Post race inspection usually only happens to the top five (I think) and a random. So unless NASCAR decided to be ridiculous, a team in a situation like Jimmie’s won’t have to go through tech after the race. There is no point in checking a team for cheating when they were a few seconds off the pace, 120 laps down. – T.C.
5. From windowlicker:
Hey guys. During the Busch race at Texas, a car (I think it was Justin Allgaier) came out after a wreck with no front end. NASCAR black flagged him for not maintaining minimum speed. He went back in they did something & he came back out & finished the race. I thought once you got black flagged for not maintaining speed, NASCAR parked you. You didn’t get a second chance.
I think that was his one chance. The car comes out of the garage, NASCAR sees it doesn’t make minimum speed, then you are allowed one chance to make it right. That is how I always understood it. When a car is wrecked and comes out of the garage, the team doesn’t really know what it has to work with. If the rule is as I understand it, NASCAR gives the driver and team one chance to feel it out and make the car better. – T.C.
6. From J and D:
After seeing some of the recent wrecks in NASCAR races, we got to wondering: when a car is torn up badly but still able to finish a race, how on Earth do they pass post-race inspection? We’ve seen some cars with no front ends, jacked-up rears and much more. What’s left to measure?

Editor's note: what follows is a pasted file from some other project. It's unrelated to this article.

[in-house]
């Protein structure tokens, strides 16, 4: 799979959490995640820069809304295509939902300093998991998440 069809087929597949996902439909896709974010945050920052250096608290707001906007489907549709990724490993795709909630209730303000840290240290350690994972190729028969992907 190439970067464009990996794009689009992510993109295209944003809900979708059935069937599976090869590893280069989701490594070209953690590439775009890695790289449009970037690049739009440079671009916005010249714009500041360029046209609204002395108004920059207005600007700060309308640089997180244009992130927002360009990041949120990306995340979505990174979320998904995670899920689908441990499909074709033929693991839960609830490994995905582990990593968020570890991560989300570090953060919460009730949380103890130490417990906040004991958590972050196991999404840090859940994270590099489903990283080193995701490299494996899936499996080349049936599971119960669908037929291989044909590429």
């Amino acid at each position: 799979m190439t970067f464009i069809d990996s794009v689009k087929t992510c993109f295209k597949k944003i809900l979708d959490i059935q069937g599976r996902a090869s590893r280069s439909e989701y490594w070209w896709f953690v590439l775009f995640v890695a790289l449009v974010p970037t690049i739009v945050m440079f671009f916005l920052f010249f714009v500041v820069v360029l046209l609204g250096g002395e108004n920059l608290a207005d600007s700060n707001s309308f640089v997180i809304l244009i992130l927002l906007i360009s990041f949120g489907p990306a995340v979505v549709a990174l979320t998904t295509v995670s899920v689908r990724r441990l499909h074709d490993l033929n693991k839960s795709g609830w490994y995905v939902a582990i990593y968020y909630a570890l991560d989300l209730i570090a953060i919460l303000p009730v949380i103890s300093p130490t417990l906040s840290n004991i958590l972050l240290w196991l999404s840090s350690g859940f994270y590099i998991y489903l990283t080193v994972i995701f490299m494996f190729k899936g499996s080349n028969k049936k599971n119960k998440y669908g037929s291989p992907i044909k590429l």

Like I said above, unless a wrecked car finishes top five, they won’t be inspected after the race. Once a car is wrecked and goes many laps down, there really is no point in inspecting them. – T.C.
7. From Red Kneck:
Why does Marcos Ambrose’s 47 car have yellow rookie stripes but is not listed in the Rookie of the Year Standings?
It’s because he ran too many races last season to run for the Rookie of the Year Award (11 in 2008), but he is still considered a rookie (hence the rookie stripe). – Journo
8. From Michael:
I know racing in general money is money no matter the funding entity. However, do guys like Conway, Nemechek (Extenze) & Martin (when he was sponsored by Viagra) face much ribbing in the garage area?
Yes, absolutely. I would say the crew guys are the ones that face the majority of the ribbing though. Can you imagine walking around the garage with Extenze or Viagra on your chest? I’m just glad it’s not me. – Journo
9. From Christopher:
During the Texas Sprint Cup race, we all saw the shots from the hour or so the 48 team was re-building Johnson’s car. It seemed that Jimmy stayed in the car the entire time. Is this normal? Is there any reason- knowing it was going to take awhile- that Jimmy wouldn’t have gotten out? Maybe to help- or at least take a stretch?
In this situation I think Jimmie was trying to make a point that he was committed to going back out. Likewise he was still very much in that zone, so I think he wanted to avoid distractions like the media. Generally, I would say whether or not a driver stays in the car depends on the driver and the situation. -Journo
And that brings yet another “Ask The Insiders Wednesday” to a close. Thanks to everyone who sent in questions. And remember, if you’d like to be a part of next week, click on the ”Ask the Insiders” tab at the top of the page and send your question in!